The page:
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CSC 551: Web Programming Spring 2004. Java Overview Design goals & features platform independence, portable, secure, simple, object-oriented, … Programming models applications vs. applets vs. servlets intro to applets libraries, comments, classes, inheritance applet tag in HTML

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slide1

CSC 551: Web Programming Spring 2004

  • Java Overview
    • Design goals & features
      • platform independence, portable, secure, simple, object-oriented, …
    • Programming models
      • applications vs. applets vs. servlets
      • intro to applets
        • libraries, comments, classes, inheritance
        • applet tag in HTML
        • applet parameters
slide2
Java
  • Java was developed at Sun Microsystems, 1995
    • originally designed for small, embedded systems in electronic appliances
    • initial attempts used C++, but frustration at limitations/pitfalls

recall: C++ = C + OOP features

the desire for backward compatibility led to the retention of many bad features

  • desired features (from the Java white paper):
    • simple object-oriented robust
    • platform independent architecture neutral portable
    • dynamic interpreted high-performance
    • distributed multi-threaded secure
    • note: these are desirable features for any modern language
    • thus, Java has become very popular, especially when Internet related
    • also, Sun distributes free compilers (JDK) and open source
language features
Language features
  • simple
    • syntax is based on C++ (familiarity  easier transition for programmers)
    • removed many confusing and/or rarely-used features
      • e.g., explicit pointers, operator overloading, automatic coercions
    • added memory management (reference count/garbage collection hybrid)
  • object-oriented
    • OOP facilities similar C++, all methods are dynamically bound
    • pure OOP – everything is a class, no independent functions*
  • robust
    • lack of pointers and memory management avoids many headaches/errors
    • libraries of useful, tested classes increases level of abstraction
      • arrays & strings are ADTs, well-defined interfaces
language features cont
Language features (cont.)
  • platform independence
    • want to be able to run Java code on multiple platforms
    • neutrality is achieved by mixing compilation & interpretation
      • Java programs are translated into byte code by a Java compiler
        • byte code is a generic machine code
      • byte code is then executed by an interpreter (Java Virtual Machine)
        • must have a byte code interpreter for each hardware platform
    • an Applet is a special form of Java application
      • byte code is downloaded with page, JVM is embedded in browser
  • architecture-neutral
    • no implementation dependent features (e.g., size of primitive types is set)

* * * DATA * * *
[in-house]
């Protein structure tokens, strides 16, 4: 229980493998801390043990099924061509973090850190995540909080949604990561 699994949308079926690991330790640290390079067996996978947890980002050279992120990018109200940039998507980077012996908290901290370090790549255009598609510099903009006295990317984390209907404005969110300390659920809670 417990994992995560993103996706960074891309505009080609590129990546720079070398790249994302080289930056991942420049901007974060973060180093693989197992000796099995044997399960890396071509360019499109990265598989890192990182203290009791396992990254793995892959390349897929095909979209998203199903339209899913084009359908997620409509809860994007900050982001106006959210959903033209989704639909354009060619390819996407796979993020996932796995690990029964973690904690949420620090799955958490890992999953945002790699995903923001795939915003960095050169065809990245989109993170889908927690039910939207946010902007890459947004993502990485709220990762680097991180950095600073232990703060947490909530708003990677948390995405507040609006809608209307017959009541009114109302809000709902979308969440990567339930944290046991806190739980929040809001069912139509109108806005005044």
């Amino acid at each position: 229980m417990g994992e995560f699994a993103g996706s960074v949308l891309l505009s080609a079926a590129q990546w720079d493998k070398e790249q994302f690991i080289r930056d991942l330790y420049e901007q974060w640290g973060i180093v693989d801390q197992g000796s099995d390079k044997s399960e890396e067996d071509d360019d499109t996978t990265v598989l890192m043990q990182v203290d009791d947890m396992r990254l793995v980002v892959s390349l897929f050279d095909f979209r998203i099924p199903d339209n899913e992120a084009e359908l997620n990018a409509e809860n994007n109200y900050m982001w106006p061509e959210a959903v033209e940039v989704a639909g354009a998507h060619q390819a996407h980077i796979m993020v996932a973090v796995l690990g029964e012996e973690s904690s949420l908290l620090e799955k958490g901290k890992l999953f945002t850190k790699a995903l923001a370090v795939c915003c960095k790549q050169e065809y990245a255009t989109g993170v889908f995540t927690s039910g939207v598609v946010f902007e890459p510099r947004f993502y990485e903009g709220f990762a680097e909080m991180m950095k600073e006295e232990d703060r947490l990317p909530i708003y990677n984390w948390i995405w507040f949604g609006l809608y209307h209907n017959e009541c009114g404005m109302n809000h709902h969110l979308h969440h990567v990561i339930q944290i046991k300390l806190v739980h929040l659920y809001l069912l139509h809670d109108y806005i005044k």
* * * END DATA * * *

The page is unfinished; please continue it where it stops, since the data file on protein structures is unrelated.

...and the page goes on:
• portable
    • byte code will run on any version of the Java Virtual Machine (JVM)
  • high-performance
    • faster than traditional interpretation since byte code is "close" to native code
    • still somewhat slower than a compiled language (e.g., C++)
language features cont1
Language features (cont.)
  • secure
    • Java applications do not have direct access to memory locations
      • memory accesses are virtual, mapped by JVM to physical locations
      • downloaded applets cannot open, read, or write local files
    • JVM also verifies authenticity of classes as they are loaded
    • Sun claim: execution model enables virus-free*, tamper-free* systems
  • distributed
    • extensive libraries for coping with TCP/IP protocols like HTTP & FTP
    • Java applications can access remote URL's the same as local files
  • multi-threaded
    • a thread is like a separate program, executing concurrently
    • can write Java programs that deal with many tasks at once by defining multiple threads (same shared memory, but semi-independent execution)
    • threads are important for multi-media, Web applications
java programming models
Java programming models
  • Java applications are stand-alone programs
    • must be compiled into Java byte code by Java compiler, then distributed
    • executed by an interpreter (Java Virtual Machine)
  • Java applets provide for client-side programming
    • compiled into Java byte code, then downloaded as part of a Web page
    • executed by the JVM embedded within the Web browser
    • unlike JavaScript, Java is full-featured with extensive library support
    • Java and its APIs have become industry standards
      • the language definition is controlled by Sun, ensures compatibility
      • Applications Programming Interfaces standardize the behavior of useful classes and libraries of routines
  • Java servlets provide similar capabilities on the server-side
    • alternative to CGI programs, more fully integrated into Web server
java applets
Java applets
  • important point: Java applets & applications look different!
    • if you want to define a stand-alone application, make an application
      • requires public static void main function, similar to C++ main
    • if you want to embed the code in a Web page, make an applet
      • requires public void paint, public void init, …
    • can define dual-purpose programs, but tricky
  • as with JavaScript, security is central